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Electronic Implant Relieves Patients of Rheumatoid Arthritis Pain

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Those suffering from rheumatoid arthritis may soon get reprieve from the pain as scientists have developed a new electronic implant that alleviates the discomfort.

Researchers in the Netherlands, in tandem with GlaxoSmithKline, observed 20 patients who took part in the research, and inserted the pacemaker-like electronic implants in their necks.

The implant basically sends electrical signals to the electrodes that have been inserted into the neck surgically.

The electronic implant could be switched off and on at will by stimulating the vagus nerve, which was done by moving a magnet over the implant. The vagus nerve is pivotal in monitoring the immune system's activity via the spleen.

Nearly half the patients in the study group revealed that they experienced less symptoms of joint pain during the experiment and reported that they were "pain free."

One of the subjects Monique Robroek, reveals that prior to the study she could barely walk across the room as a result of the excruciating rheumatoid arthritis pain. Even strong medication did little to ease the pain. However, post the "magic" implant, Robroek may be able to go biking and in six weeks she reveals the swelling is gone.

The study, which has been conducted Amsterdam's Academic Medical Centre, was based on the pilot that was carried out on eight volunteers. These subjects agreed to take part in the research due to the absence of side effects that could harm them, as well as the benefits of the process.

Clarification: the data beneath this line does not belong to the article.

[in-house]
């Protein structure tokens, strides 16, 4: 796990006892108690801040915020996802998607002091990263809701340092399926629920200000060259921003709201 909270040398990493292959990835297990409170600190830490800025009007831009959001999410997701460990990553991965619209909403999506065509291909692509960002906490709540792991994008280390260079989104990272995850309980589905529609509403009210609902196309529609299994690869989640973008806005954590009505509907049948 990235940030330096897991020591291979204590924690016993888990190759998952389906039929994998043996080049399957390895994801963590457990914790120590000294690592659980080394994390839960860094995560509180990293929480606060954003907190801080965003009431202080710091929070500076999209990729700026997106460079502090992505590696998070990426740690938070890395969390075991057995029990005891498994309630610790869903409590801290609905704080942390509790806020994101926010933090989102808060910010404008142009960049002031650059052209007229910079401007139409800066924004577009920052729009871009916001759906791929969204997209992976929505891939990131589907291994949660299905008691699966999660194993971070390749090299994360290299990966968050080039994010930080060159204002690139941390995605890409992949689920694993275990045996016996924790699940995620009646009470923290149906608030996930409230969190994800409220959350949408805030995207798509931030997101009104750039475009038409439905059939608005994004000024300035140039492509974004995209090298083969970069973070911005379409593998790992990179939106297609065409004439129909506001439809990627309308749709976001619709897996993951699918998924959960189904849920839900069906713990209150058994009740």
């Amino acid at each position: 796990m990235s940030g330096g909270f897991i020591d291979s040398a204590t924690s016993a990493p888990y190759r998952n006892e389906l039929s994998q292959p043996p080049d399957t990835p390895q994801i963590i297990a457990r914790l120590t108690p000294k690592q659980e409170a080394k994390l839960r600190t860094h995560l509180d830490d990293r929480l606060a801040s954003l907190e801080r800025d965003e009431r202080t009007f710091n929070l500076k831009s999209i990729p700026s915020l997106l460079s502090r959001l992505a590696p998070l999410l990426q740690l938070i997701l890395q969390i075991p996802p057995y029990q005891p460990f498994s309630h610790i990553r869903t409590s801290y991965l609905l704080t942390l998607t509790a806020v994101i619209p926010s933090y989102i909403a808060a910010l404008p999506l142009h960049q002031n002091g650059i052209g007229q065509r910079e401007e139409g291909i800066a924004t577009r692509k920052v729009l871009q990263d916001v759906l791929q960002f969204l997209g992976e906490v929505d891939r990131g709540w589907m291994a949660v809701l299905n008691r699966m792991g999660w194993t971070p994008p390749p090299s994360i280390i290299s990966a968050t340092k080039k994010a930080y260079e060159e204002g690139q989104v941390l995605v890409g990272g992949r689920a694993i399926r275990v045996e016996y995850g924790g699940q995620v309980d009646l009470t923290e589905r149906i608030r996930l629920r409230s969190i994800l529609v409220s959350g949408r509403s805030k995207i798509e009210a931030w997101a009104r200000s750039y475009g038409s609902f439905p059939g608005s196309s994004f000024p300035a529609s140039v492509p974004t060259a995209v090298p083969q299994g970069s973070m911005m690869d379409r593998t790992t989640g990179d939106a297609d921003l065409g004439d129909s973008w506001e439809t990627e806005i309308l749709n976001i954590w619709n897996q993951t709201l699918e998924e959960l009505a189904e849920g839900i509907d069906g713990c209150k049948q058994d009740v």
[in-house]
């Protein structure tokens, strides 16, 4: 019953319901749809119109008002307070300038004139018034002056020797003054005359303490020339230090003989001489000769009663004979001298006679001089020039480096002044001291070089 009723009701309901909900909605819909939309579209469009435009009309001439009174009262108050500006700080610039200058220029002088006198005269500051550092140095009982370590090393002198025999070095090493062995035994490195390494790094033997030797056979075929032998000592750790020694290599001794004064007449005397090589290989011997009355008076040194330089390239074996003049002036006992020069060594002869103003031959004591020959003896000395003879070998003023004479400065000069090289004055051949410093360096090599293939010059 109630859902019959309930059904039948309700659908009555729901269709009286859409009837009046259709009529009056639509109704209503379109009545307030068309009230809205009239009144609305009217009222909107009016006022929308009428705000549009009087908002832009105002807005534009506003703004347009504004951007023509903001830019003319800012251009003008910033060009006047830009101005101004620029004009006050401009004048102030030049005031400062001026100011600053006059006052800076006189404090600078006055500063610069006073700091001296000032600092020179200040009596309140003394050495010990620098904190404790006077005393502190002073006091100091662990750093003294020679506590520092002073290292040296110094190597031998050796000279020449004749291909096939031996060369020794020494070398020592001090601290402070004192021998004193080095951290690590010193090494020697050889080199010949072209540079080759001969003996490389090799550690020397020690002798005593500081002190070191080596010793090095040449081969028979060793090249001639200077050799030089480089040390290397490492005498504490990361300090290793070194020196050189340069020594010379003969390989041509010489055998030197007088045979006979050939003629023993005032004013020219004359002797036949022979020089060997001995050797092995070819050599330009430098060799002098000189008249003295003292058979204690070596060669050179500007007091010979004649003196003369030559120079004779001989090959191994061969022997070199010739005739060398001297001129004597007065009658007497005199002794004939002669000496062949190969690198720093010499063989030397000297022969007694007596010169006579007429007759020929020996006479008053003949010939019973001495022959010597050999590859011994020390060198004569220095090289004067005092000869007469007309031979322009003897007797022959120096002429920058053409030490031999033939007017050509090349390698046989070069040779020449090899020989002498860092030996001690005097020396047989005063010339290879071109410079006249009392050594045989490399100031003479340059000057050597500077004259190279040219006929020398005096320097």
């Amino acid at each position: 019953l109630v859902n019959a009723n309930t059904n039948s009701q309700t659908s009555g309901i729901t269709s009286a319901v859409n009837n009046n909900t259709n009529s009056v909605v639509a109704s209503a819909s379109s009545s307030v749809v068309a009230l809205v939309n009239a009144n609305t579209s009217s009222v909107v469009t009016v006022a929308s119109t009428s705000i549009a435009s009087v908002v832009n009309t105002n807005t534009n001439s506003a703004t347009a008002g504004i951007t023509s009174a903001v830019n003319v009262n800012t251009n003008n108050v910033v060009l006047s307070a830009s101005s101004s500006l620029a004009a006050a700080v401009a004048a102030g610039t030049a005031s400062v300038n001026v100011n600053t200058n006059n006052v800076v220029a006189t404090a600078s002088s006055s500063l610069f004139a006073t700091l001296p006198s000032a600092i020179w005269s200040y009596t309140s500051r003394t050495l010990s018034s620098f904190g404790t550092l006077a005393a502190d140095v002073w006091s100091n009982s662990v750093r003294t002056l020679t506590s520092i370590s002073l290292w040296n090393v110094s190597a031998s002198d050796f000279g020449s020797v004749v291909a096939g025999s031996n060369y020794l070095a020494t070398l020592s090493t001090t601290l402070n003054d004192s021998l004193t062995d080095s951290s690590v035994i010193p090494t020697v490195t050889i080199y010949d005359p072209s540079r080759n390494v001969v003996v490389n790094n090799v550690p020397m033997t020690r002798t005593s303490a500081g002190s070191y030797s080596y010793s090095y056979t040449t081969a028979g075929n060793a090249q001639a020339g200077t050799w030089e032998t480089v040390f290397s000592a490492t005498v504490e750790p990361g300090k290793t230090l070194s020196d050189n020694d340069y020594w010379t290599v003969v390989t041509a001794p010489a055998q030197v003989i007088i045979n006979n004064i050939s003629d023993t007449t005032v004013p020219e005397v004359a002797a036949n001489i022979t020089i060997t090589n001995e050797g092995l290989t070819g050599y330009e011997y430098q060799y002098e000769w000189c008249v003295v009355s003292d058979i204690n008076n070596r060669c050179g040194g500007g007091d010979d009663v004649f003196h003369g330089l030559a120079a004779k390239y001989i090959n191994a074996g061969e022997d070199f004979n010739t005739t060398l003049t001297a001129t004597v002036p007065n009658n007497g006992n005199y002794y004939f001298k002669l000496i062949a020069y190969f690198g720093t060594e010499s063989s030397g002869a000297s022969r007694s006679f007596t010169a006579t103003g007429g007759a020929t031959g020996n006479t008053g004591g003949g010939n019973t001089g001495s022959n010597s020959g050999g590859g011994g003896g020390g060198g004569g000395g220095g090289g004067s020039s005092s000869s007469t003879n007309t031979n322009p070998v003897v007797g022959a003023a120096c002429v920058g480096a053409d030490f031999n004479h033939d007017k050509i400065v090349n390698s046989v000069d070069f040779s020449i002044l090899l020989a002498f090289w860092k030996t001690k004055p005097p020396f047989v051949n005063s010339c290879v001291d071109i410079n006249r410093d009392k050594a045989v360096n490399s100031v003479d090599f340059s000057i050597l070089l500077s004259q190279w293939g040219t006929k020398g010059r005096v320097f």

The clinical trial was led by Professor Paul-Peter Tak, who divulged that the electronic implants may be an alternate to the use of drugs for treating arthritis. He added that patients who have not seen any improvement post other treatment methods, including drugs, experience betterment post the implant.

"We may be able to achieve remission in 20 percent to 30 percent of patients, which would be a huge step forward in the treatment of rheumatoid arthritis," said Professor Tak. "It is very appealing to patients because they do not want to take medicines for 30 to 40 years. It's also restoring the natural balance in the body."

GlaxoSmithKline is hopeful that the electronic implant can be developed further so that it can be deployed for a wide range of chronic ailments that could profit from nerve simulation electrically.

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